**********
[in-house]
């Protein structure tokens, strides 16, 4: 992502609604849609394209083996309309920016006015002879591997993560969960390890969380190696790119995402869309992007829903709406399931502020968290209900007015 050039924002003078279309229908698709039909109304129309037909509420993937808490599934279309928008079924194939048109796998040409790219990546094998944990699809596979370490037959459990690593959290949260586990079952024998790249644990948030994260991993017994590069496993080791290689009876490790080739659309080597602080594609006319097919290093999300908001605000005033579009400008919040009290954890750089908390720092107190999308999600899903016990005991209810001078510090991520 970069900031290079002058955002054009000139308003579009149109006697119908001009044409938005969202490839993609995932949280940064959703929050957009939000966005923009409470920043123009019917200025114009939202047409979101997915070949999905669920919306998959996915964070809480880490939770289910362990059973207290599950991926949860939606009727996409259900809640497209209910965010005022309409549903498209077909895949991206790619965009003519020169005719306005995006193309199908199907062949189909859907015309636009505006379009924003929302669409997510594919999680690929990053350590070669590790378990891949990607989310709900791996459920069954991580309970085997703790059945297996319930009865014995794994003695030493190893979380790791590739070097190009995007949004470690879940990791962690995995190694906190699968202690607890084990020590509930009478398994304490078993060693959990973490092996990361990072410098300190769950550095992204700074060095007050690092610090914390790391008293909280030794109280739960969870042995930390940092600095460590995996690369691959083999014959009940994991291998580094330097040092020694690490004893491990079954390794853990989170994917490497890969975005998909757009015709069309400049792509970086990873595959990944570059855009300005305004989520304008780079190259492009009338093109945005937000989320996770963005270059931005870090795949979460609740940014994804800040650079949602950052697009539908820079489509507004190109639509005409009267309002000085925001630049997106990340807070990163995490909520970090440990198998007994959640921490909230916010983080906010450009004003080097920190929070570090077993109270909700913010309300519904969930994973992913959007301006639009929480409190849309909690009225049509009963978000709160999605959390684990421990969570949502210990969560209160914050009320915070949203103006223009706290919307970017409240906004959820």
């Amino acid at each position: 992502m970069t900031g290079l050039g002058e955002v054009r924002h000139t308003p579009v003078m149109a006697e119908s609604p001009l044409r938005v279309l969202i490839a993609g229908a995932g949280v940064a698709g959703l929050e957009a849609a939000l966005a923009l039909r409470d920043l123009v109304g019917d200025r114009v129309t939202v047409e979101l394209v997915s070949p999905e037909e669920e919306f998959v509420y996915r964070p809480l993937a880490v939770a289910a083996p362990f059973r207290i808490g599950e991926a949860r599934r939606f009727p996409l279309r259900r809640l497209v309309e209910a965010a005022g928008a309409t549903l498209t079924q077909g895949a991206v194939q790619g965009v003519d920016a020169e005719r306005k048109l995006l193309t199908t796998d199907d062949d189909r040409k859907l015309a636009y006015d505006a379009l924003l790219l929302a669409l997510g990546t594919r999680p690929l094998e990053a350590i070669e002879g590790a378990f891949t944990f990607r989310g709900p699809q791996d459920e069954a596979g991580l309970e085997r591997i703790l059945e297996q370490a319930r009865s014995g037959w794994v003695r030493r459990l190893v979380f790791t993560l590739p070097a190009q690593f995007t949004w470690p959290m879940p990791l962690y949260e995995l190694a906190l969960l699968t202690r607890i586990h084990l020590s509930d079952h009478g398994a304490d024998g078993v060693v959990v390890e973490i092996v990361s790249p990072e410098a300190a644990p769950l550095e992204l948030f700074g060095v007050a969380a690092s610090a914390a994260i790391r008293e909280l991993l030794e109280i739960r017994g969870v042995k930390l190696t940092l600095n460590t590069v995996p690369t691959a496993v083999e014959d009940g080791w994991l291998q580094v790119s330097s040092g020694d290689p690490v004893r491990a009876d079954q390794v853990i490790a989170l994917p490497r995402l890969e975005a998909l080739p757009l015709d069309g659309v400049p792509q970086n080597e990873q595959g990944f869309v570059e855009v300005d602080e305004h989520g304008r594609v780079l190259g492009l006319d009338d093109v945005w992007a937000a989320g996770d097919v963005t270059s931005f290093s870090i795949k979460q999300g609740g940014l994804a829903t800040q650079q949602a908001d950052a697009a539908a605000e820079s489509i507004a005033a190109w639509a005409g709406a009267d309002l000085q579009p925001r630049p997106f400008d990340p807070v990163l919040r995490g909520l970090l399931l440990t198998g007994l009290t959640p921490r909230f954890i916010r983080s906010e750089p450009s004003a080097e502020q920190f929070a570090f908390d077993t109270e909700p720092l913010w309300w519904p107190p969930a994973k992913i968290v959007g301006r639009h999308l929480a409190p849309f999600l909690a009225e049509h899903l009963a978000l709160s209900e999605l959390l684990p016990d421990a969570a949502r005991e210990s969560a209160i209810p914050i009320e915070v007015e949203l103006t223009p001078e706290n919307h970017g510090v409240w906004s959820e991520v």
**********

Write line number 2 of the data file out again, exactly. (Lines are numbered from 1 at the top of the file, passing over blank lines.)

């Protein structure tokens, strides 16, 4: 992502609604849609394209083996309309920016006015002879591997993560969960390890969380190696790119995402869309992007829903709406399931502020968290209900007015 050039924002003078279309229908698709039909109304129309037909509420993937808490599934279309928008079924194939048109796998040409790219990546094998944990699809596979370490037959459990690593959290949260586990079952024998790249644990948030994260991993017994590069496993080791290689009876490790080739659309080597602080594609006319097919290093999300908001605000005033579009400008919040009290954890750089908390720092107190999308999600899903016990005991209810001078510090991520 970069900031290079002058955002054009000139308003579009149109006697119908001009044409938005969202490839993609995932949280940064959703929050957009939000966005923009409470920043123009019917200025114009939202047409979101997915070949999905669920919306998959996915964070809480880490939770289910362990059973207290599950991926949860939606009727996409259900809640497209209910965010005022309409549903498209077909895949991206790619965009003519020169005719306005995006193309199908199907062949189909859907015309636009505006379009924003929302669409997510594919999680690929990053350590070669590790378990891949990607989310709900791996459920069954991580309970085997703790059945297996319930009865014995794994003695030493190893979380790791590739070097190009995007949004470690879940990791962690995995190694906190699968202690607890084990020590509930009478398994304490078993060693959990973490092996990361990072410098300190769950550095992204700074060095007050690092610090914390790391008293909280030794109280739960969870042995930390940092600095460590995996690369691959083999014959009940994991291998580094330097040092020694690490004893491990079954390794853990989170994917490497890969975005998909757009015709069309400049792509970086990873595959990944570059855009300005305004989520304008780079190259492009009338093109945005937000989320996770963005270059931005870090795949979460609740940014994804800040650079949602950052697009539908820079489509507004190109639509005409009267309002000085925001630049997106990340807070990163995490909520970090440990198998007994959640921490909230916010983080906010450009004003080097920190929070570090077993109270909700913010309300519904969930994973992913959007301006639009929480409190849309909690009225049509009963978000709160999605959390684990421990969570949502210990969560209160914050009320915070949203103006223009706290919307970017409240906004959820």